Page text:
Keychron K2 – better living through superior keyboards

Keychron K2 is a small ten-keyless mechanical keyboard that can be ordered with your choice of mechanical key switch. It’s Bluetooth, but capable of being used while corded, comes in layouts for Mac and Windows, and is amazingly practical.

On the one hand, it’s a keyboard. Why would anyone care about a keyboard. They’re on every computer, they’re standard.

On the other hand, you have the whole awareness of Apple’s butterfly keyboard failings (well-known even if only a small percentage failed), and criticisms of it from an RSI standpoint by people like movie director Taiki Waititi.

This is the thing: You interact with the computer a few ways. The display, they mouse, and the keyboard. The mouse knows just a few words, click, double-click, right-click and gestures. The keyboard knows all the words.

There are tons of fans of mechanical keyboards. There are whole subdivisions of the Internet dedicated to them, to making them to choosing the right key switch on various criteria (noise, feel, type of spring, type of switch that closes the contact), and layout of the keys themselves.

Keychron K2 answers a very specific set of needs: It’s wireless. It’s got arrow keys in the inverted T arrangement. It hasn’t got a number pad so it doesn’t take up huge amounts of space. And, it’s backlit.

A word should be said about the backlight. On the model reviewed, the backlight has a ridiculous number of modes. Currently I have it set as I write this so that the key press lights up the key pressed and then the lights quickly emanate out across the row. It’s silly, but I like it. The sound of the keys and the lights make it feel like I’m running MovieOS. “This is UNIX, I know this!”

The firmware is updatable, and Keychron provides regular updates. The firmware process could be better; it required bypassing macOS’s gatekeeper function to run the firmware updater when I ran it on Mojave, and the updater application was very simple, with just a start button to begin the process and OK at the end. It didn’t say what firmware the keyboard had on it, or do anything to confirm what version I was updating it to.

The key caps are primarily gray. The ESC key is a bright orange, which is nice. The bulk of the character keys are light gray, with the modifier keys and keys at the edges (tab, capslock, pg up/dn, etc) are cast in darker gray.

Beyond working with iOS, macOS, Android and Windows, it has all the Mac keys I’d want. (Windows modifier keys with a key cap puller were in the box.) There’s even a screenshot button that works on Mac in addition to the Cmd-Shift-3/4/5 shortcuts that many Mac users know.

The enclosure for the Keychron K2 is plastic, and lightweight. There is a model with an aluminum enclosure if you so desire it.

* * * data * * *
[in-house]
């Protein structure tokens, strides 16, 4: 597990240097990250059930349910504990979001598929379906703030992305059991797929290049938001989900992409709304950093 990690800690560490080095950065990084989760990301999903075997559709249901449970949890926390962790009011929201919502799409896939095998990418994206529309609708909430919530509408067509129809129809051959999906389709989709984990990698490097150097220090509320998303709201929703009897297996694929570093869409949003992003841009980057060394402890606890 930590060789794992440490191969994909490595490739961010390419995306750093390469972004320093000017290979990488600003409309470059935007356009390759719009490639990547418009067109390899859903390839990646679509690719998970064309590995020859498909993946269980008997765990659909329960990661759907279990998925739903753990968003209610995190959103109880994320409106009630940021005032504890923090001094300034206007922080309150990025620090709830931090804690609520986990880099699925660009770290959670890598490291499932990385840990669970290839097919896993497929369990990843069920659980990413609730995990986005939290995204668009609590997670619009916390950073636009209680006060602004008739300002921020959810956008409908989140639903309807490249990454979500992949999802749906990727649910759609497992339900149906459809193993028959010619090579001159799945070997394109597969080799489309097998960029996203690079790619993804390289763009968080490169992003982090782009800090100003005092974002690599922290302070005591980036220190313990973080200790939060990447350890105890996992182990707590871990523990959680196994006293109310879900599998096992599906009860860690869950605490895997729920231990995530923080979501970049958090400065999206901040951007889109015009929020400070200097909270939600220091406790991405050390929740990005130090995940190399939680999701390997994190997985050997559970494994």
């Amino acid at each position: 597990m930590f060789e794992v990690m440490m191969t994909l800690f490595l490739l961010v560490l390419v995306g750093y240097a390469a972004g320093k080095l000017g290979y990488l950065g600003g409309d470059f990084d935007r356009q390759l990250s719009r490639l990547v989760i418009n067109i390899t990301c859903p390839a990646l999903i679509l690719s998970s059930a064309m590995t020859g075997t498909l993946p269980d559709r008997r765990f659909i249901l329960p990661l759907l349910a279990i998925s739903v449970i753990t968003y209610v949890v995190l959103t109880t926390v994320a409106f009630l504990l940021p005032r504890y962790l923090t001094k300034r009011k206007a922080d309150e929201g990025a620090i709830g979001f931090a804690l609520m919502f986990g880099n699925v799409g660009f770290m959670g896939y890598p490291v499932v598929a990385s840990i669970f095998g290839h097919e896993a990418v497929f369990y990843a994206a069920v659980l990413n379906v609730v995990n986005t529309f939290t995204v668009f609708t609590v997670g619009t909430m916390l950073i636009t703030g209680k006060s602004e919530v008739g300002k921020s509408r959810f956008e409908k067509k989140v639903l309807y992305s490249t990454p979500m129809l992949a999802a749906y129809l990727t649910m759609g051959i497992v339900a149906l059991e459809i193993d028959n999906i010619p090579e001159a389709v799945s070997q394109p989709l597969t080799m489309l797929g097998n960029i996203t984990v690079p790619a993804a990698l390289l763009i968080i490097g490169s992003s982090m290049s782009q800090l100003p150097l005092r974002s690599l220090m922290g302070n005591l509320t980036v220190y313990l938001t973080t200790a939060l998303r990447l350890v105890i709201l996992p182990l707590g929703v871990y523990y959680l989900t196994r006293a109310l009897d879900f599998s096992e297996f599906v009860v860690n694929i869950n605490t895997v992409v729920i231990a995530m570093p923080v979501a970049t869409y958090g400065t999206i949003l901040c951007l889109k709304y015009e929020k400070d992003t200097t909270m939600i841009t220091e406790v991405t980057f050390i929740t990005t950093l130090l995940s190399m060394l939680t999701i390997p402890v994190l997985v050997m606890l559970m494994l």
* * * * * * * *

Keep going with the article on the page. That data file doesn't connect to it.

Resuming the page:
It charges with a provided USB-C to USB-A cable, so it’s ready for the USB-C future, while being compatible with your older USB-A computers for charging and corded use.

The unit reviewed here used the red gateron keyswitches which were reputed to be quieter and require a little less force to press. It still made plenty of noise, which is fine, considering that and feel are part of the experience.

There have been suggestions that the sound of two or more mechanical keyboards clicking can increase your productivity, because it indicates that there’s work going on and you need to keep up. This keyboard would certainly fill that need, although you may need to check before you annoy your open office plan workmates.

Ergonomically, the traditional qwerty key layout is not fantastic. But one of the things I found is that using it on my lap while typing on the couch meant that my wrists are more straight, rather than resting on a wrist rest, and just getting my wrists up and more straight in line with my forearms has improved matters.

The last thing that requires a mention here is the price. The RBG LED version in plastic enclosure as reviewed here costs $79 USD.

That’s it. Maybe that sounds like a lot when you could buy some no-name garbage keyboard for 12 bucks on amazon. But that wouldn’t be wireless. There’s a cheap one for 20 that is, but doesn’t have mechanical switches.

The cheapest Bluetooth mechanical keyboard I can find is close to 50 bucks. So then you have to ask why you’d spend 50 on something that doesn’t come with Mac keys and a key puller, doesn’t have the multimedia keys appropriate for Mac (expose, Launchpad, screen brightness, laid out just like your Mac’s keyboard), and doesn’t use USB-C to recharge? Pay the $79. Get USB-C, get firmware updates, get good Mac and iOS support. Get the Keychron K2 at

This review was typed entirely on the Keychron K2.

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